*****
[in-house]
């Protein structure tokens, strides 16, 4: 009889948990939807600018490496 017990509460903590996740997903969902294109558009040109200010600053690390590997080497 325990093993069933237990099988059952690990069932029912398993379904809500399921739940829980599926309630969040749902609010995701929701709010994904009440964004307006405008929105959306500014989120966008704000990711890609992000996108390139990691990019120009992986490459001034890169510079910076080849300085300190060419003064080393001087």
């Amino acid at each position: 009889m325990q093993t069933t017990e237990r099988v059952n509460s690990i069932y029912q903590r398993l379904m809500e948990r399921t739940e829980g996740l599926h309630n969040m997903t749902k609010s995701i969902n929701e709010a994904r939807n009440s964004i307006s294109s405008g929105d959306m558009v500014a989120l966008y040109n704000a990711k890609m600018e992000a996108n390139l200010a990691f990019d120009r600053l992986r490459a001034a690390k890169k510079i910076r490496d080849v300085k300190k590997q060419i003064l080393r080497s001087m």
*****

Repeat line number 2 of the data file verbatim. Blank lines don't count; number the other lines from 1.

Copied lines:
């Protein structure tokens, strides 16, 4: 009889948990939807600018490496 017990509460903590996740997903969902294109558009040109200010600053690390590997080497 325990093993069933237990099988059952690990069932029912398993379904809500399921739940829980599926309630969040749902609010995701929701709010994904009440964004307006405008929105959306500014989120966008704000990711890609992000996108390139990691990019120009992986490459001034890169510079910076080849300085300190060419003064080393001087």